Second, we have had a glut of boy-meets-girl/boy-lose-girl stories dating back to the beginning of time. Even Romeo and Juliet was a cliché when the Bard of Avon penned the play. And yet, there continues to be no shortage of such stories. Why should we stifle ours? I can’t help but wonder if some form of deeply buried, internalized homophobia is at work when queer writers complain about coming out stories.

In my mind, black gay folks are not well represented in writing. I write to help correct that omission. I am by no means the end all be all of black queer folks. Far from it. But I have a voice, and I strive to put it to the best use I can.

4) How does your writing process work?

Generally speaking I prefer peaceful solitude and a clean desk. I’m rather fanatical about having the desk where my computer sits free of clutter. The return can have junk on it, but the space I see while writing has only my computer, its speakers, the volume control, the keyboard charger, and my iPhone in its charger. That’s it. It’s a clear glass desk with a clear glass keyboard tray. I can’t untangle the clutter in my head if I’m faced with clutter. Distractions are deadly.

I stick to natural light during the day and keep the lights dimmed at night, using an LED task light – I’ve never been one for bright overhead lights. And, when I don’t require silence, I play instrumental jazz. (Vocals can cause a collision with the words trying to get out of my head.) When I’m editing a long work, like a book manuscript, then I typically turn to Wayne Shorter’s seminal masterpiece Speak No Evil. That sets the mood better than anything else.

I have software to help organize the writing process. I can do virtual flashcards, character notes, scene notes, and other such things on the computer. Sometimes I’ve been known to do an outline. But I usually rely on the “thought-experiment” approach. I think things out ahead of time – scenes, characters, emotions, actions, motivations. When a picture has crystalized, then I start writing it out to see where I can go with it. If it works, splendid. If it doesn’t, then I usually know because I get slugging about getting back to it again. A day or two might pass, then I’ll finally say, “Yeah, OK, that sucked.” That’s when I’ll tear it asunder and either rework it majorly or start over. It has taken a while, but I have finally trained myself not to “settle” for anything. “Good enough” means, “I’m sick of working on it.” That way leads to death.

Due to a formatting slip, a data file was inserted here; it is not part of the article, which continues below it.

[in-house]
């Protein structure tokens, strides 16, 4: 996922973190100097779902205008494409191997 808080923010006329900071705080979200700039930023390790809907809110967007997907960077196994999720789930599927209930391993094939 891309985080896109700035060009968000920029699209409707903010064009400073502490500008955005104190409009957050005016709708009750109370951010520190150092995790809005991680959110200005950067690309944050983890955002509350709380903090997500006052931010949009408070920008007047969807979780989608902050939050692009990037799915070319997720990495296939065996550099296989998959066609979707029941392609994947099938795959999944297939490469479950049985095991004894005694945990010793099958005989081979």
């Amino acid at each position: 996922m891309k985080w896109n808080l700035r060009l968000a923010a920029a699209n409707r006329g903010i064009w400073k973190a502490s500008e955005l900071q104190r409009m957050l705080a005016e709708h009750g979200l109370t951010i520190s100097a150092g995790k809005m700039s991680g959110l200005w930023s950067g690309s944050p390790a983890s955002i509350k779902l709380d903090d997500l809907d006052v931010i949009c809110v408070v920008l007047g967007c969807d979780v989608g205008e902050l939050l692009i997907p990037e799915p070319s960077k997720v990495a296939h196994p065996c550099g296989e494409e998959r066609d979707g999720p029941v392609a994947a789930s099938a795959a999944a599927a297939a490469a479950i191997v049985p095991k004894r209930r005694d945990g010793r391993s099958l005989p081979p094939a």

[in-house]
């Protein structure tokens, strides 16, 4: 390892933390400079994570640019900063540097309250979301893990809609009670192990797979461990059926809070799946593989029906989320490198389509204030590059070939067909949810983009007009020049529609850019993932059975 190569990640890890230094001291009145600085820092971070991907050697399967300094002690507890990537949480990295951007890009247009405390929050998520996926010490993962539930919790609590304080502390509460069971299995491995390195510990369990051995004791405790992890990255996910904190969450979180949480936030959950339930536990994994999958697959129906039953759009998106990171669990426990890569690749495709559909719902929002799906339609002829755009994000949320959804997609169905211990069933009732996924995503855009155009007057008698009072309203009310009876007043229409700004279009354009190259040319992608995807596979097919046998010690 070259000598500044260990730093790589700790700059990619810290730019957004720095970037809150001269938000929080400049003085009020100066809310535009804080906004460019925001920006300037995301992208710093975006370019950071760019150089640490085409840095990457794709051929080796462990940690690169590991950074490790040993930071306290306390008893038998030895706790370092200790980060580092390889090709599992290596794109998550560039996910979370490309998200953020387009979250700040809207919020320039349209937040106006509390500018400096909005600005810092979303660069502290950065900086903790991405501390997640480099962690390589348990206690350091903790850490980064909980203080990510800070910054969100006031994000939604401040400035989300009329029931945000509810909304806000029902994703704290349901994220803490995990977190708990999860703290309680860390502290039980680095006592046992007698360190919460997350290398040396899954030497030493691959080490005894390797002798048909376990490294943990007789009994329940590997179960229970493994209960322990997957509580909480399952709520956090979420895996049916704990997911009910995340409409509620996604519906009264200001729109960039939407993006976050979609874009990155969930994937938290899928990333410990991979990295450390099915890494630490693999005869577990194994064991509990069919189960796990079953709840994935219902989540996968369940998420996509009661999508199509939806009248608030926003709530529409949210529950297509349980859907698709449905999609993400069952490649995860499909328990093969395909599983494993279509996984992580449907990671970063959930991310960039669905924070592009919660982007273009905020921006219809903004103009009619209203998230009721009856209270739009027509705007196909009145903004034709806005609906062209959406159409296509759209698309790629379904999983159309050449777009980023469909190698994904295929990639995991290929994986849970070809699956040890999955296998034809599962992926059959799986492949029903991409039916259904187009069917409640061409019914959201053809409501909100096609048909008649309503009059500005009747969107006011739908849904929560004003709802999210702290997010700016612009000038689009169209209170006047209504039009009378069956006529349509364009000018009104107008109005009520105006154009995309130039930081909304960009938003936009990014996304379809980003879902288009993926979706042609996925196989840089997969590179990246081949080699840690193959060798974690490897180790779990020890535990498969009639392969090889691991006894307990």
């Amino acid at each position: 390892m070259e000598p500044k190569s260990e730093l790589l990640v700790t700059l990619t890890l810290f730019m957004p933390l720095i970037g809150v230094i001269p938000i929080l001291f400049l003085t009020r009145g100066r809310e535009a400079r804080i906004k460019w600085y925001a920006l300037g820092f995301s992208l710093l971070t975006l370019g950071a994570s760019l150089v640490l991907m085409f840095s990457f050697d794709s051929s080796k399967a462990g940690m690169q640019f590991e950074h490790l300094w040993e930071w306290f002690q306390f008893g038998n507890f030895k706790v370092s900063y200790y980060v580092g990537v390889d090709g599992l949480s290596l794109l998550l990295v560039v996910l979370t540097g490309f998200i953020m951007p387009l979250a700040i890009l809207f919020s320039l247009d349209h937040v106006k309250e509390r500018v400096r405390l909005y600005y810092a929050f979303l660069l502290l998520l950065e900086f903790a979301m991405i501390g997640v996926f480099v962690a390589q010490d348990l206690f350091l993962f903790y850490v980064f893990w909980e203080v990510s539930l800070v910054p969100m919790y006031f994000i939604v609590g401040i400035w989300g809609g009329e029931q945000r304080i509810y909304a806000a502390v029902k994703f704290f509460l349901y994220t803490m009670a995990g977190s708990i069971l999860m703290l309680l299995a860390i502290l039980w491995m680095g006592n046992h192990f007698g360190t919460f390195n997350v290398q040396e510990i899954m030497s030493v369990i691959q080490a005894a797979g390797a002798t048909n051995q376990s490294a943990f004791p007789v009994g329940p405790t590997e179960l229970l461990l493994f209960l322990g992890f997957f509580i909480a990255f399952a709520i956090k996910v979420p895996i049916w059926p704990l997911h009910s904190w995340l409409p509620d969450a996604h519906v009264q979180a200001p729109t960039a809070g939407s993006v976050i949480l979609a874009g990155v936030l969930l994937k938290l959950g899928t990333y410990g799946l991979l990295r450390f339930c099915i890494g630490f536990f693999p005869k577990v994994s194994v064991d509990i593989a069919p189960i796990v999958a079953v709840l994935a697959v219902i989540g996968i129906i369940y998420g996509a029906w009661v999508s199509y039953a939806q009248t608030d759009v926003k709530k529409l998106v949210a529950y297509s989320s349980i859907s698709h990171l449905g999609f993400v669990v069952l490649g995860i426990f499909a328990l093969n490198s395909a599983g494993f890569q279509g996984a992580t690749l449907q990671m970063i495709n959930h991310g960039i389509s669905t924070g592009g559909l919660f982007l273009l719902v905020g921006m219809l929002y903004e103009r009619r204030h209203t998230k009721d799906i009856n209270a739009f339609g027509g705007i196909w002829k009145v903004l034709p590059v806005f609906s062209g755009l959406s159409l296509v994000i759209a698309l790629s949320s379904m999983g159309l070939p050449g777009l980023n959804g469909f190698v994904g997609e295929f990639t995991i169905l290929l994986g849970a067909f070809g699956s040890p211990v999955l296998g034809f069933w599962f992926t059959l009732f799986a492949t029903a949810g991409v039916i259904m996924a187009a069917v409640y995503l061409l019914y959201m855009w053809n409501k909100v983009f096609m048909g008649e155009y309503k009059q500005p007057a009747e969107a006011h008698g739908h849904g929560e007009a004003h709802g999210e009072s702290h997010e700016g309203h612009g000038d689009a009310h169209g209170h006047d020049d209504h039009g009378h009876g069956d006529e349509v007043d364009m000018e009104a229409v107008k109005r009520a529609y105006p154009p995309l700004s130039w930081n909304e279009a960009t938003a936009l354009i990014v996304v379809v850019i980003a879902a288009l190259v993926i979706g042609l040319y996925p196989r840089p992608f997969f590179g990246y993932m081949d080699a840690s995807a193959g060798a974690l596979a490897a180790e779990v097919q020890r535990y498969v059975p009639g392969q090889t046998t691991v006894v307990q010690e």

Thank you again, Pat, for your enthusiasm and invitation to take part in the Writing Process Blog Tour.

I’m proud and happy to introduce Hans Hirschi, an excellent writer and blogger, who will continue the Writing Process tour on his blog Tumbleweed’s World next week. Here is more about Hans:

Hans M. Hirschi (b. 1967) has been writing stories ever since he was a child. Adulthood and the demands of corporate life efficiently put an end to his fictional writing for over twenty years.

A global executive in training and channel development, Hans has traveled the world and had previously published non-fictional titles.

The birth of his son and the subsequent parental leave provided him with the opportunity to unleash his creative writing once again. With little influence over his brain’s creative workings, he indulges it, going with the flow.

A deeply rooted passion for, faith in a better world, in love, tolerance and diversity are a red thread throughout both his creative and non-fictional work. His novels might best be described as “literary romance, engaging characters and relevant stories that won’t leave you untouched, but hopeful.”

Hans is a proud member of the Swedish Writers’ Union, the Writers’ Center in Sweden and serves as chair of the Swedish Federation of Self- & Independent Publishers.

© 2014, gar. All rights reserved.


The Writing Process Blog Tour — 2 Comments

  1. Pingback: My contribution to the "Writing Process Blog Tour" - Tumbleweed's World

  2. Pingback: My Writing Process–Blog Tour | soisethwriter